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Even more fun than exploring Ålesund is escaping from it and checking out the other wonders of the islands and peninsulas. The mountain guardian of the area is Aksla, at 182m (597 ft.), a scenic sanctuary with a terrace restaurant, offering a view of fjord landscape, ancient Viking islands, and the Sunnmøre mountains. From the center you can take 418 steps up to Aksla to the lookout point, Kniven (the Knife). To reach the ascent point, go along Lihauggata, reached from the pedestrian shopping street Kongens Gate -- one of the best streets for viewing Art Nouveau-style architecture. Motorists can also reach Aksla by road by taking Røysegata east of the core and following the signposts for Fjellstua.

In the harbor nestles the flat island of Giske, believed to have been the birthplace of Rollo, 10th-century founder of the Duchy of Normandy and father of William the Conqueror. Giske is the site of a 12th-century marble church, many stretches of white-sand beaches, and the Makkevika bird sanctuary.

Once the only access to many of the surrounding areas was by ferryboat, whose services were sometimes cut off during stormy weather. In 1987, a 15km (9 1/4-mile) network of tunnels was built connecting Ålesund to four nearby islands, including Giske, the island of Vigra (site of the city's airport), and the inhabited islands of Ellingsøy and Valderøy.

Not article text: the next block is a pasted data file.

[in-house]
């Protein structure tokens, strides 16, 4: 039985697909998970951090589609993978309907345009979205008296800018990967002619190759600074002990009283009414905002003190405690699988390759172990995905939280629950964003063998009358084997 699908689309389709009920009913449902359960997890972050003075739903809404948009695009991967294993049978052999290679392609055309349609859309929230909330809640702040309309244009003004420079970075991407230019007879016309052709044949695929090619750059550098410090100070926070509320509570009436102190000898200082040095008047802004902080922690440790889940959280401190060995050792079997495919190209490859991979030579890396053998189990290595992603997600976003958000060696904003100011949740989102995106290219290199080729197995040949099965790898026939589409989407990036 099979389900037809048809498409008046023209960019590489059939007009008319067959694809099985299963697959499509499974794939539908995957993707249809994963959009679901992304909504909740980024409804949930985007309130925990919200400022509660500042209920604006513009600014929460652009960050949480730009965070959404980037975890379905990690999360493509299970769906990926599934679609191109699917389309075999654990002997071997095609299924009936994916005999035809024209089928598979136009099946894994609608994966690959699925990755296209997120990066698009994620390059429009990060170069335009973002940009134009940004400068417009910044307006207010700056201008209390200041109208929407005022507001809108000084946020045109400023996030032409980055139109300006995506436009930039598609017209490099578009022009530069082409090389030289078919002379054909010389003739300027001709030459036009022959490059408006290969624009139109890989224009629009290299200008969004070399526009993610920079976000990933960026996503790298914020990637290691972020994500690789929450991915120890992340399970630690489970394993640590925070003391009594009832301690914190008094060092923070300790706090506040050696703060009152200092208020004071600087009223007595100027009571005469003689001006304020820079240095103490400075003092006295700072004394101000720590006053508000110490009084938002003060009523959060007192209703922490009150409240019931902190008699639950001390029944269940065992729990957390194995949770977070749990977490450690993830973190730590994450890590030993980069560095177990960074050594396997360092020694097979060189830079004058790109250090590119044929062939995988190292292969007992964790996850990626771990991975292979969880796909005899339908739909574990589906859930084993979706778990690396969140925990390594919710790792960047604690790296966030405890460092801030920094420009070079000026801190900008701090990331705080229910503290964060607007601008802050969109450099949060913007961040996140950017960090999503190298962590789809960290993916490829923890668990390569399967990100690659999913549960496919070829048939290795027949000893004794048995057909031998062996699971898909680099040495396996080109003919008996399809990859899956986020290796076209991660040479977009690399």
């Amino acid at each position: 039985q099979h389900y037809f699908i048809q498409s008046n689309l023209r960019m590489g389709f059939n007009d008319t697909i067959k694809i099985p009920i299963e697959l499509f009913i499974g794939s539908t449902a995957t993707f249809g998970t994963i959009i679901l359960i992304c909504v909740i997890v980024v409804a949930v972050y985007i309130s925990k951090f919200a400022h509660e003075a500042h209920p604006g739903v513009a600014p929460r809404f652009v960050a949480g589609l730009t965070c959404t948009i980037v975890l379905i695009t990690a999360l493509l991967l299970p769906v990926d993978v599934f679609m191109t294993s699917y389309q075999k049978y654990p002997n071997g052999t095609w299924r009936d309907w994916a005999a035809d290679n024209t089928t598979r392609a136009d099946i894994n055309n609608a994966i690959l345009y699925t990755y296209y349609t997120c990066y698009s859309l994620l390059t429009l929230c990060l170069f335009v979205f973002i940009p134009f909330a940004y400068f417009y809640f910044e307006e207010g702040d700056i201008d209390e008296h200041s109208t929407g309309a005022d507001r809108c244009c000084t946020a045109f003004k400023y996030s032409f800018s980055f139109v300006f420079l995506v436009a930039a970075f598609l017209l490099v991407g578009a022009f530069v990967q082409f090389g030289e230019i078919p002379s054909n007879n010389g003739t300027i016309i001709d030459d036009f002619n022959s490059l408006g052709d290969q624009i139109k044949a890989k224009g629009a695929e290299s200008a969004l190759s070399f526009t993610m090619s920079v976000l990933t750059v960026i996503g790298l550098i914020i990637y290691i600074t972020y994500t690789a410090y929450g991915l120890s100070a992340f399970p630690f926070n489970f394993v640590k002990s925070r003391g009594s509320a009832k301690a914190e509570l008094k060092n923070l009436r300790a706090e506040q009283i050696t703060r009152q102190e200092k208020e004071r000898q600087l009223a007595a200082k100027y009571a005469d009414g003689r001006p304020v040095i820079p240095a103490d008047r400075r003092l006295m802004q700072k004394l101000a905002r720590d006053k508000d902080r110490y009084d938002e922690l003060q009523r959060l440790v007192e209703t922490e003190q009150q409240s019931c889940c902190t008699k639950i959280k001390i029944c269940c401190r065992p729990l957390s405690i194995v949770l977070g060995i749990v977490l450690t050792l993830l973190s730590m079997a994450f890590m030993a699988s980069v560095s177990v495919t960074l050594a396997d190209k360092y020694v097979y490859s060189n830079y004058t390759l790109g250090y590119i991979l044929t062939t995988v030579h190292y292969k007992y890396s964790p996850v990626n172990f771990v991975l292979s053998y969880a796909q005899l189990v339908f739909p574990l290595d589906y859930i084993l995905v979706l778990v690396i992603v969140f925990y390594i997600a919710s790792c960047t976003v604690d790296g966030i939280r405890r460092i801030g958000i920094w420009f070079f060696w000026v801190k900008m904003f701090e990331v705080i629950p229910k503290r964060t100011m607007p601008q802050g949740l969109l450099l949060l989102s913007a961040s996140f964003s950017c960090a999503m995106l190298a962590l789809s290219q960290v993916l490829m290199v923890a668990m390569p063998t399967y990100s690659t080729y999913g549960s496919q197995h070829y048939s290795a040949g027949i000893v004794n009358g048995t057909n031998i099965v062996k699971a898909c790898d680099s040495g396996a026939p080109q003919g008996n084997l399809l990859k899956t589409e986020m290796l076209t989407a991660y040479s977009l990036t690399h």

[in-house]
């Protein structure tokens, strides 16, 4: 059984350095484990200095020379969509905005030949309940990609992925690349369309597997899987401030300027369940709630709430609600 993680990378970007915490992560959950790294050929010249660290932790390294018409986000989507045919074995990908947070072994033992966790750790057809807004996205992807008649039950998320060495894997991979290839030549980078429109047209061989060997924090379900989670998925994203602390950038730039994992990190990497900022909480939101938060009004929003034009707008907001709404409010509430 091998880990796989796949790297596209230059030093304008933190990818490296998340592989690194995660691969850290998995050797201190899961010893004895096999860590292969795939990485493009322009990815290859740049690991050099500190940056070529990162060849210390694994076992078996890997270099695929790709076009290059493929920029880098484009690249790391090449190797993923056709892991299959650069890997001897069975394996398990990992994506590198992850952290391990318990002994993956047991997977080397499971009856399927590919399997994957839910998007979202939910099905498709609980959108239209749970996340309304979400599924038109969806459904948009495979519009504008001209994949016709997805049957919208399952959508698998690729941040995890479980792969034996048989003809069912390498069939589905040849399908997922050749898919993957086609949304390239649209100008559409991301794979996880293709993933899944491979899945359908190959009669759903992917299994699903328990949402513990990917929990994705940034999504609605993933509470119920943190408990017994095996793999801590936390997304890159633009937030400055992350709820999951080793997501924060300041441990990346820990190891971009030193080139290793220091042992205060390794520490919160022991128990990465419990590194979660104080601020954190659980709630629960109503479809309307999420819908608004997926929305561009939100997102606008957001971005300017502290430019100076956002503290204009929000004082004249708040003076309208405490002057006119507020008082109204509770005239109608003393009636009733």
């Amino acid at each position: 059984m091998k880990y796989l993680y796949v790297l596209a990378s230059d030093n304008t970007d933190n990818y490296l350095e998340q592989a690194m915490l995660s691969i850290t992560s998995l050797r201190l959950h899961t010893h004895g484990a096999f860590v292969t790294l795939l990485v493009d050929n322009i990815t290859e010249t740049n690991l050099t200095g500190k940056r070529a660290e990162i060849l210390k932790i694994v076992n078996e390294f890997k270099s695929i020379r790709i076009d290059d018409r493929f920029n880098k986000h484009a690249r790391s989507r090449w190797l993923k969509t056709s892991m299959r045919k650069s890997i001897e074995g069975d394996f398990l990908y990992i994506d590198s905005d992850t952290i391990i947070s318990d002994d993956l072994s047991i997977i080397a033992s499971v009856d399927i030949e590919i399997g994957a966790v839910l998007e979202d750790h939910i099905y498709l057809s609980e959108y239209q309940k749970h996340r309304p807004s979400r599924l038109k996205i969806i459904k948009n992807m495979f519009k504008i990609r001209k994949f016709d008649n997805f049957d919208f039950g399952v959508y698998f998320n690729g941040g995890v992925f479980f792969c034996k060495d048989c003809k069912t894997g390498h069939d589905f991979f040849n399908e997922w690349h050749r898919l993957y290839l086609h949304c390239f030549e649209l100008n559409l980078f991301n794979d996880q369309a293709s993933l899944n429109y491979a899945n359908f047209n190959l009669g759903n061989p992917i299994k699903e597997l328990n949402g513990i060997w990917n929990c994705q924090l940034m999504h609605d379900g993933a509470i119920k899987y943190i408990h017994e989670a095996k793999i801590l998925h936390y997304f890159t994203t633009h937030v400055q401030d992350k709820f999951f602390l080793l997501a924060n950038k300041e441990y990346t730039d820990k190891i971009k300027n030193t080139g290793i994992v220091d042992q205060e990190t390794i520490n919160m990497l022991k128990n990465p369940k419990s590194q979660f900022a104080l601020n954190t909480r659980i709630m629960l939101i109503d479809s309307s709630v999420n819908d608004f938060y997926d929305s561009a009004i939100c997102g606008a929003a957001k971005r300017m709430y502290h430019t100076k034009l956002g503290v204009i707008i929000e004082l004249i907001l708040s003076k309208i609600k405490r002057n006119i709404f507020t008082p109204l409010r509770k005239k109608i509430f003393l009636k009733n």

If you have time for only one island, we suggest you make it Giske, which was the historic seat of the Arnungane, a famous Viking family whose feudal control lasted from 990 to 1582.

At Giske you can visit the 12th-century Giske Kirke, a marble Romanesque church (tel. 70-18-80-00) that was restored in 1756. Admission is NOK20 ($4/£2), and hours are June 1 to August 20 Monday to Saturday 10am to 5pm and Sunday 1 to 7pm. Bus no. 64 runs from the center of Ålesund, taking half an hour and costing NOK55 ($11/£5.50) one-way.

Several tours that begin in Ålesund are designed for bird-watchers. The most popular and best of these head to the island of Runde, 67km (42 miles) southwest of town. This is Norway's southernmost bird rock, where on jagged cliffs half a million seabirds, representing nearly 250 species, breed each year. They are protected from humans by strict government regulations and from natural enemies by the forbidding terrain.

You can see colonies of these birds beginning in May. They stick around until late in July before flying out. The migrating puffins are worth the trek alone, but you'll also see the razor-billed auk, guillemots, auks, storm petrels, kittiwakes, gannets, and other seabirds.

The best tour is a 2 1/2-hour boat ride leaving May to August daily from Runde Quay at 11am, and 1 and 4pm. The cost is NOK170 ($34/£17) adults, NOK120 ($24/£12) children; call tel. 70-08-59-16 to make a reservation.

For more information, contact the summer-only Runde Reiselivslag (tel. 70-01-37-90), which keeps irregular hours.

You can take a bus and catamaran tour from the Ålesund's Skateflukaien Quay, taking 2 1/2 hours and costing NOK200 ($40/£20) one-way. Departures are from mid-June to mid-September. You'll leave Ålesund on a catamaran, going to the neighboring island of Hareid, where you'll then board a bus for Fosnavåg, which will take you into Runde for the boat tours . You can go back to Ålesund by bus; the last one leaves at 5pm.

Note: This information was accurate when it was published, but can change without notice. Please be sure to confirm all rates and details directly with the companies in question before planning your trip.